By Drew Wilson
This review looks at an early 1990’s video game for the PC. While today, it won’t run on most systems unless you emulate Windows 3.1 (can be done through DosBox), it was an interesting game that has been “lost” in the public consciousness for the most part.
It’s OK if you don’t know this game given its age, but the designer of the game went on to make the more familiar title’s like “Unreal Tournament” and “Gears of War”. So, if you want to go back to his humble beginnings in game design, this game is an interesting way to start.
Dare 2 Dream is an adventure puzzle game that revolves around the twisted imagination of a ten year old boy. It is divided into three episodes – the first episode being the shareware version of the game and the other two for those who had the chance to purchase it.
According to Wikipedia, Dare to Dream was released in early 1993. This was perhaps the era that was an absolute breeding ground for creativity and talent in video games because personal computers were just starting to boom back then and anyone with some computer coding knowledge could create something small out of nothing and either make a fortune or prove to companies that they have the skills to make something big.
When you start the game, you find yourself in an alleyway filled with garbage. You have an inventory pouch, a message box and a first person perspective window. When you mouse around, you have a context sensitive cursor which can change from a magnifying glass to denote something to either look at, a talk bubble to denote that you can talk to someone, or pick up or an exit cursor which denotes you being able to move from one area to another.
As you progress through the game, you quickly realize that you are merely in a dream and need to find a way out somehow. The items you utilize are probably some of the strangest you can imagine such as a dead fish being used as a key and broken glass to collect a flower. What’s also notable as you progress is the fact that the game gradually gets more and more twisted such as starting with hanging out in a bar to eventually figuring out what to do with someone who had been skinned in a blood filled room in a later episode.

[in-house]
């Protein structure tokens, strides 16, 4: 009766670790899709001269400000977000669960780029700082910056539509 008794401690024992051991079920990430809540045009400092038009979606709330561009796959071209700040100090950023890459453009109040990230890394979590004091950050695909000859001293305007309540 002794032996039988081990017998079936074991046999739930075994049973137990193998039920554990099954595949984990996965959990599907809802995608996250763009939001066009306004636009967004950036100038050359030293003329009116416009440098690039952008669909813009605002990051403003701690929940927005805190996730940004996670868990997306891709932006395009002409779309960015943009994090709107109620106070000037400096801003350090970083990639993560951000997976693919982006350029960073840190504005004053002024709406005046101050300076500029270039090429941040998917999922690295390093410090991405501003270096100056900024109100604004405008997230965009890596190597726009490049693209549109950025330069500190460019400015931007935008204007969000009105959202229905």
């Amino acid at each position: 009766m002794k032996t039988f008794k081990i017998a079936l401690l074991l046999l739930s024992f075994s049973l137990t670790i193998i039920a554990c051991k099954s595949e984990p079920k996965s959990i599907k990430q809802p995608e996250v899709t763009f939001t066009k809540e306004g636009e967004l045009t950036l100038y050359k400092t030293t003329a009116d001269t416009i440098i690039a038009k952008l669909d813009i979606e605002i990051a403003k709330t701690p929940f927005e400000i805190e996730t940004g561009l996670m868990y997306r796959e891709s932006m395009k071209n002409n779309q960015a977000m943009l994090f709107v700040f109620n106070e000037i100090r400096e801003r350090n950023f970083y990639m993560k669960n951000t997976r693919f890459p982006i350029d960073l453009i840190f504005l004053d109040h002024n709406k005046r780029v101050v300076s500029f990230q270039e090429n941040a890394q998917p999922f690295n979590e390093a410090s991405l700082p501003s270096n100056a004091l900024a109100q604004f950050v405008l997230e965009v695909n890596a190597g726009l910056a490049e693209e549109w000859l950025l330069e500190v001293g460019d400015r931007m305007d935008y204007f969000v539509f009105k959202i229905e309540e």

The audio in the game utilizes the limited MIDI sequence audio format. Even so, it wasn’t a bad implementation of the instruments afforded to the developer (although it was still best to play with no music eventually in my opinion). The use of sound effects actually peaks when you shoot someone in the face (in the cartoon sense). Beyond that, you’re pretty much limited to the weird low blip sound when you’re moving from one location to another. Still, sound effects aren’t really a must for a game like this anyway, so it’s actually not a big drag on the overall experience.
The quality of graphics varies very widely throughout the game. At first, the graphics are actually fairly well done in the first episode, but in the second episode with the castle, the graphics quality takes a huge dive, making it seem like it was put together in MS Paint in about an hour. Then, in the third episode, everything is that weird blue color and some items are solid blue as well. This made it really difficult to see some of the items, but the tree fort in the second episode was decently put together. So, it looked like some parts of this game was rushed while others were painstakingly put together.
The overall difficulty also ranges widely as well. At some parts of the game, you are flying through and able to get a lot accomplished. Then, at other parts of the game, you spend hours wondering if the designer has a solution in place to allow the player to progress because you’ve scanned the scene five times trying to find something to get the progress of the game moving again.
Overall, this game is well worth the pain of trying to fire back up again. It has a certain charm to it that makes it rather playable in the end. It was, after all, a puzzle game that was later emulated by numerous junior game developers in the years since then as they plug little functions into Adobe Flash. For that reason, this game, in a sense, was ahead of its time and pretty well done.
Furthest point made it in game: All three episodes beaten.
General gameplay: 19/25
Replay value: 8/10
Overall Score: 74%
Drew Wilson on Twitter: @icecube85